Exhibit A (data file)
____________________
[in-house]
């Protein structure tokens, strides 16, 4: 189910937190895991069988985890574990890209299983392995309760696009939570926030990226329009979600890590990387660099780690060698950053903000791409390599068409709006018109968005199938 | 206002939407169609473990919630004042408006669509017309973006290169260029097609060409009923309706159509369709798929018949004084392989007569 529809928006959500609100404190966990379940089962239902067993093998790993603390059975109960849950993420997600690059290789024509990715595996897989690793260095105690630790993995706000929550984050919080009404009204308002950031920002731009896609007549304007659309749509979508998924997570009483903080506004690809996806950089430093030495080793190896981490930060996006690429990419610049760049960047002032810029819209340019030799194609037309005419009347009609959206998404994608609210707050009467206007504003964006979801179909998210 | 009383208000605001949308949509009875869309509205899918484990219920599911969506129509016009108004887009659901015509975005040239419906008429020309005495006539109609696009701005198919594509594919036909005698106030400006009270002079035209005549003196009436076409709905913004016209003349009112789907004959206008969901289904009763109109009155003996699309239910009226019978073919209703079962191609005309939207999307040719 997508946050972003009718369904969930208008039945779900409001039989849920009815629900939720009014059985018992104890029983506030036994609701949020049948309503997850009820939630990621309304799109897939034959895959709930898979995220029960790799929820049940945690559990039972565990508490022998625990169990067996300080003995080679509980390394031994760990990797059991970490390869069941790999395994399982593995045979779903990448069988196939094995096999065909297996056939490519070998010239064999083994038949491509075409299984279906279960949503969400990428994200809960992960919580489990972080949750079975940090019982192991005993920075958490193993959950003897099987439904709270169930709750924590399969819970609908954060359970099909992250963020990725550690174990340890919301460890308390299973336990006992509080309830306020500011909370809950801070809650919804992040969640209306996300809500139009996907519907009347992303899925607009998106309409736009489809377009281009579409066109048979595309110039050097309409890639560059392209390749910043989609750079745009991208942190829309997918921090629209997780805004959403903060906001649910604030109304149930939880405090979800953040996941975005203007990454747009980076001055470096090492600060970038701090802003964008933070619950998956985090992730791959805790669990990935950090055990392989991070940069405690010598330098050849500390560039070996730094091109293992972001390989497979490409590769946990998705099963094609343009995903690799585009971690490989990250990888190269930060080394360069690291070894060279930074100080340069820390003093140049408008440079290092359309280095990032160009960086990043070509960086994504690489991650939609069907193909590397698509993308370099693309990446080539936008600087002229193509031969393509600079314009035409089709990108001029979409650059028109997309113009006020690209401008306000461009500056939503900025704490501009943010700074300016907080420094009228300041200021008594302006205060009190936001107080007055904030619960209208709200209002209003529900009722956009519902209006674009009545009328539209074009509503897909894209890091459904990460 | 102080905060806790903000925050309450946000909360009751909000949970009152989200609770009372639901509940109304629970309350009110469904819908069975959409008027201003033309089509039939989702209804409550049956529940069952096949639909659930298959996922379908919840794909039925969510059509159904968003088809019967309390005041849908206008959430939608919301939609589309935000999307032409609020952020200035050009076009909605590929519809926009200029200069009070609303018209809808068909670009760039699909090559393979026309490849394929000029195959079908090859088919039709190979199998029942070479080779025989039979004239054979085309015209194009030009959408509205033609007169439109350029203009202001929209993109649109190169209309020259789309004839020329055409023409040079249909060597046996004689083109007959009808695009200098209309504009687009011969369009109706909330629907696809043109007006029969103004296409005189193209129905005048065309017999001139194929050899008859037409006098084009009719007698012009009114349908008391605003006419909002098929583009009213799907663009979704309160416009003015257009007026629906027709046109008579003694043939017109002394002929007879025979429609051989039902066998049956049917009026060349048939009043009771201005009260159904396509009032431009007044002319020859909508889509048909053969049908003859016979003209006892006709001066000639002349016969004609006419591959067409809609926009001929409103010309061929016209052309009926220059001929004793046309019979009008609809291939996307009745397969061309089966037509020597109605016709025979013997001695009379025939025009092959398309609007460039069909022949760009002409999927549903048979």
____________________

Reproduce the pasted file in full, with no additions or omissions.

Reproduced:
[in-house]
């Protein structure tokens, strides 16, 4: 189910937190895991069988985890574990890209299983392995309760696009939570926030990226329009979600890590990387660099780690060698950053903000791409390599068409709006018109968005199938 | 206002939407169609473990919630004042408006669509017309973006290169260029097609060409009923309706159509369709798929018949004084392989007569 529809928006959500609100404190966990379940089962239902067993093998790993603390059975109960849950993420997600690059290789024509990715595996897989690793260095105690630790993995706000929550984050919080009404009204308002950031920002731009896609007549304007659309749509979508998924997570009483903080506004690809996806950089430093030495080793190896981490930060996006690429990419610049760049960047002032810029819209340019030799194609037309005419009347009609959206998404994608609210707050009467206007504003964006979801179909998210 | 009383208000605001949308949509009875869309509205899918484990219920599911969506129509016009108004887009659901015509975005040239419906008429020309005495006539109609696009701005198919594509594919036909005698106030400006009270002079035209005549003196009436076409709905913004016209003349009112789907004959206008969901289904009763109109009155003996699309239910009226019978073919209703079962191609005309939207999307040719 997508946050972003009718369904969930208008039945779900409001039989849920009815629900939720009014059985018992104890029983506030036994609701949020049948309503997850009820939630990621309304799109897939034959895959709930898979995220029960790799929820049940945690559990039972565990508490022998625990169990067996300080003995080679509980390394031994760990990797059991970490390869069941790999395994399982593995045979779903990448069988196939094995096999065909297996056939490519070998010239064999083994038949491509075409299984279906279960949503969400990428994200809960992960919580489990972080949750079975940090019982192991005993920075958490193993959950003897099987439904709270169930709750924590399969819970609908954060359970099909992250963020990725550690174990340890919301460890308390299973336990006992509080309830306020500011909370809950801070809650919804992040969640209306996300809500139009996907519907009347992303899925607009998106309409736009489809377009281009579409066109048979595309110039050097309409890639560059392209390749910043989609750079745009991208942190829309997918921090629209997780805004959403903060906001649910604030109304149930939880405090979800953040996941975005203007990454747009980076001055470096090492600060970038701090802003964008933070619950998956985090992730791959805790669990990935950090055990392989991070940069405690010598330098050849500390560039070996730094091109293992972001390989497979490409590769946990998705099963094609343009995903690799585009971690490989990250990888190269930060080394360069690291070894060279930074100080340069820390003093140049408008440079290092359309280095990032160009960086990043070509960086994504690489991650939609069907193909590397698509993308370099693309990446080539936008600087002229193509031969393509600079314009035409089709990108001029979409650059028109997309113009006020690209401008306000461009500056939503900025704490501009943010700074300016907080420094009228300041200021008594302006205060009190936001107080007055904030619960209208709200209002209003529900009722956009519902209006674009009545009328539209074009509503897909894209890091459904990460 | 102080905060806790903000925050309450946000909360009751909000949970009152989200609770009372639901509940109304629970309350009110469904819908069975959409008027201003033309089509039939989702209804409550049956529940069952096949639909659930298959996922379908919840794909039925969510059509159904968003088809019967309390005041849908206008959430939608919301939609589309935000999307032409609020952020200035050009076009909605590929519809926009200029200069009070609303018209809808068909670009760039699909090559393979026309490849394929000029195959079908090859088919039709190979199998029942070479080779025989039979004239054979085309015209194009030009959408509205033609007169439109350029203009202001929209993109649109190169209309020259789309004839020329055409023409040079249909060597046996004689083109007959009808695009200098209309504009687009011969369009109706909330629907696809043109007006029969103004296409005189193209129905005048065309017999001139194929050899008859037409006098084009009719007698012009009114349908008391605003006419909002098929583009009213799907663009979704309160416009003015257009007026629906027709046109008579003694043939017109002394002929007879025979429609051989039902066998049956049917009026060349048939009043009771201005009260159904396509009032431009007044002319020859909508889509048909053969049908003859016979003209006892006709001066000639002349016969004609006419591959067409809609926009001929409103010309061929016209052309009926220059001929004793046309019979009008609809291939996307009745397969061309089966037509020597109605016709025979013997001695009379025939025009092959398309609007460039069909022949760009002409999927549903048979």